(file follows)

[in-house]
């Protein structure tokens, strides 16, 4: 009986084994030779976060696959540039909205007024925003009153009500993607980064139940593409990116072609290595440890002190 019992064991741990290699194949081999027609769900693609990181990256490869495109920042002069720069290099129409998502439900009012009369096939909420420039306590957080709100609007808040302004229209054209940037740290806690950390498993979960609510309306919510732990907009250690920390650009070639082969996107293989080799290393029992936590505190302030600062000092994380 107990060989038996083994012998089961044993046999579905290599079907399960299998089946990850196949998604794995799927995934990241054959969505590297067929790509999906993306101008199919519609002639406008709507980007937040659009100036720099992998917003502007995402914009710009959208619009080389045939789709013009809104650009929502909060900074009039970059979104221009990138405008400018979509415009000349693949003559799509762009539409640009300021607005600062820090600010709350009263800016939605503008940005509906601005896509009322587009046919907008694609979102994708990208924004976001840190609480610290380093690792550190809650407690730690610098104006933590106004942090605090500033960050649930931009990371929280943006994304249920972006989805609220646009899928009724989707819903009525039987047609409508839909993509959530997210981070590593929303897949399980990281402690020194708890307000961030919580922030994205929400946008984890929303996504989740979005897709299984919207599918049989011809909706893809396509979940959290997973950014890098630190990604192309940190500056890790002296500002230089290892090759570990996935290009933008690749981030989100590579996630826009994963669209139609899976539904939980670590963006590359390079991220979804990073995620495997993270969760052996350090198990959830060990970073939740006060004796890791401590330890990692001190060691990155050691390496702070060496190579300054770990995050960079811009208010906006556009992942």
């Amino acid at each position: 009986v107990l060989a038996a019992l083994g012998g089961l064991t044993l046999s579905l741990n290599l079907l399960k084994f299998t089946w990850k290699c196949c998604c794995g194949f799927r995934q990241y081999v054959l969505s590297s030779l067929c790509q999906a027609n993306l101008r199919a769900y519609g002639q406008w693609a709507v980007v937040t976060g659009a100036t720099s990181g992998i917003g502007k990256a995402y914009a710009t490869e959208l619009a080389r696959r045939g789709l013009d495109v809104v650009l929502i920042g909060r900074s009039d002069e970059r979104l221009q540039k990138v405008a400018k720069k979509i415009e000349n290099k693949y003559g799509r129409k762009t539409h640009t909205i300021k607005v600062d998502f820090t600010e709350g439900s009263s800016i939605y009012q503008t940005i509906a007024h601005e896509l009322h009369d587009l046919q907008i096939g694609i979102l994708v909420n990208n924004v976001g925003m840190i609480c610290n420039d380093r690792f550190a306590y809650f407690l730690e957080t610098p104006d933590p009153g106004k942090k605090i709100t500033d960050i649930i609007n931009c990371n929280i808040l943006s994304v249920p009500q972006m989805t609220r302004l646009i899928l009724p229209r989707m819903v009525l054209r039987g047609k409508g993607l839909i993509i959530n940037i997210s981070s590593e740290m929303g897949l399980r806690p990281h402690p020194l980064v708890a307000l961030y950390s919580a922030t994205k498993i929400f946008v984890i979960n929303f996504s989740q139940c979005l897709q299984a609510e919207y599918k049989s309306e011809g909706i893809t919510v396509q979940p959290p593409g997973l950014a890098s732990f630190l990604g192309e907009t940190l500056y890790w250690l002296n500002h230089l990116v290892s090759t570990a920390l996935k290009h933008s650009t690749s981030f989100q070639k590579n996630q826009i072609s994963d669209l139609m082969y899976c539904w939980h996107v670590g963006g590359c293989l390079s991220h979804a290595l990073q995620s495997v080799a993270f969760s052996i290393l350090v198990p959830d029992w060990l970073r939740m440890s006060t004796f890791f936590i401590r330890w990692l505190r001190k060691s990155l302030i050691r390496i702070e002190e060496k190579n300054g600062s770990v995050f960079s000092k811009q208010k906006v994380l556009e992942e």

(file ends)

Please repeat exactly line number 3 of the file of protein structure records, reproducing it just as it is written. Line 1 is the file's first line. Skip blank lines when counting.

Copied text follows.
């Amino acid at each position: 009986v107990l060989a038996a019992l083994g012998g089961l064991t044993l046999s579905l741990n290599l079907l399960k084994f299998t089946w990850k290699c196949c998604c794995g194949f799927r995934q990241y081999v054959l969505s590297s030779l067929c790509q999906a027609n993306l101008r199919a769900y519609g002639q406008w693609a709507v980007v937040t976060g659009a100036t720099s990181g992998i917003g502007k990256a995402y914009a710009t490869e959208l619009a080389r696959r045939g789709l013009d495109v809104v650009l929502i920042g909060r900074s009039d002069e970059r979104l221009q540039k990138v405008a400018k720069k979509i415009e000349n290099k693949y003559g799509r129409k762009t539409h640009t909205i300021k607005v600062d998502f820090t600010e709350g439900s009263s800016i939605y009012q503008t940005i509906a007024h601005e896509l009322h009369d587009l046919q907008i096939g694609i979102l994708v909420n990208n924004v976001g925003m840190i609480c610290n420039d380093r690792f550190a306590y809650f407690l730690e957080t610098p104006d933590p009153g106004k942090k605090i709100t500033d960050i649930i609007n931009c990371n929280i808040l943006s994304v249920p009500q972006m989805t609220r302004l646009i899928l009724p229209r989707m819903v009525l054209r039987g047609k409508g993607l839909i993509i959530n940037i997210s981070s590593e740290m929303g897949l399980r806690p990281h402690p020194l980064v708890a307000l961030y950390s919580a922030t994205k498993i929400f946008v984890i979960n929303f996504s989740q139940c979005l897709q299984a609510e919207y599918k049989s309306e011809g909706i893809t919510v396509q979940p959290p593409g997973l950014a890098s732990f630190l990604g192309e907009t940190l500056y890790w250690l002296n500002h230089l990116v290892s090759t570990a920390l996935k290009h933008s650009t690749s981030f989100q070639k590579n996630q826009i072609s994963d669209l139609m082969y899976c539904w939980h996107v670590g963006g590359c293989l390079s991220h979804a290595l990073q995620s495997v080799a993270f969760s052996i290393l350090v198990p959830d029992w060990l970073r939740m440890s006060t004796f890791f936590i401590r330890w990692l505190r001190k060691s990155l302030i050691r390496i702070e002190e060496k190579n300054g600062s770990v995050f960079s000092k811009q208010k906006v994380l556009e992942e």